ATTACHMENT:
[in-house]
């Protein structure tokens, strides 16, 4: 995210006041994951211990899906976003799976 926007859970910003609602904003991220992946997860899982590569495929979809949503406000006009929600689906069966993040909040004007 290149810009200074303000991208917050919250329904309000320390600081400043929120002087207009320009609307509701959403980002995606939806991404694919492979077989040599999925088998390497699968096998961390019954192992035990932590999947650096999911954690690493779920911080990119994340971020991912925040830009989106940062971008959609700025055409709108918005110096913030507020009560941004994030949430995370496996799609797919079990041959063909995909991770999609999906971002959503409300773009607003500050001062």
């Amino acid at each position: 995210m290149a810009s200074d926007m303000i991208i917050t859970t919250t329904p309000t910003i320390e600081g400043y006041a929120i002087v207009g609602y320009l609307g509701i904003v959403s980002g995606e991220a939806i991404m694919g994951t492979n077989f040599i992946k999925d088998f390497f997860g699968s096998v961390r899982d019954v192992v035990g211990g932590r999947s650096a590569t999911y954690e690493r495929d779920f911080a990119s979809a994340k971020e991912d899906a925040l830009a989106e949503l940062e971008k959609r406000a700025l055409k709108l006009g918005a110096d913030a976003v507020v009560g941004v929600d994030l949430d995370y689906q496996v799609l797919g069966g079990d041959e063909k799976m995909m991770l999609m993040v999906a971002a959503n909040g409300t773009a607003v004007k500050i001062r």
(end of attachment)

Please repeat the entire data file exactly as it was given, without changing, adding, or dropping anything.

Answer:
[in-house]
């Protein structure tokens, strides 16, 4: 995210006041994951211990899906976003799976 926007859970910003609602904003991220992946997860899982590569495929979809949503406000006009929600689906069966993040909040004007 290149810009200074303000991208917050919250329904309000320390600081400043929120002087207009320009609307509701959403980002995606939806991404694919492979077989040599999925088998390497699968096998961390019954192992035990932590999947650096999911954690690493779920911080990119994340971020991912925040830009989106940062971008959609700025055409709108918005110096913030507020009560941004994030949430995370496996799609797919079990041959063909995909991770999609999906971002959503409300773009607003500050001062």
């Amino acid at each position: 995210m290149a810009s200074d926007m303000i991208i917050t859970t919250t329904p309000t910003i320390e600081g400043y006041a929120i002087v207009g609602y320009l609307g509701i904003v959403s980002g995606e991220a939806i991404m694919g994951t492979n077989f040599i992946k999925d088998f390497f997860g699968s096998v961390r899982d019954v192992v035990g211990g932590r999947s650096a590569t999911y954690e690493r495929d779920f911080a990119s979809a994340k971020e991912d899906a925040l830009a989106e949503l940062e971008k959609r406000a700025l055409k709108l006009g918005a110096d913030a976003v507020v009560g941004v929600d994030l949430d995370y689906q496996v799609l797919g069966g079990d041959e063909k799976m995909m991770l999609m993040v999906a971002a959503n909040g409300t773009a607003v004007k500050i001062r």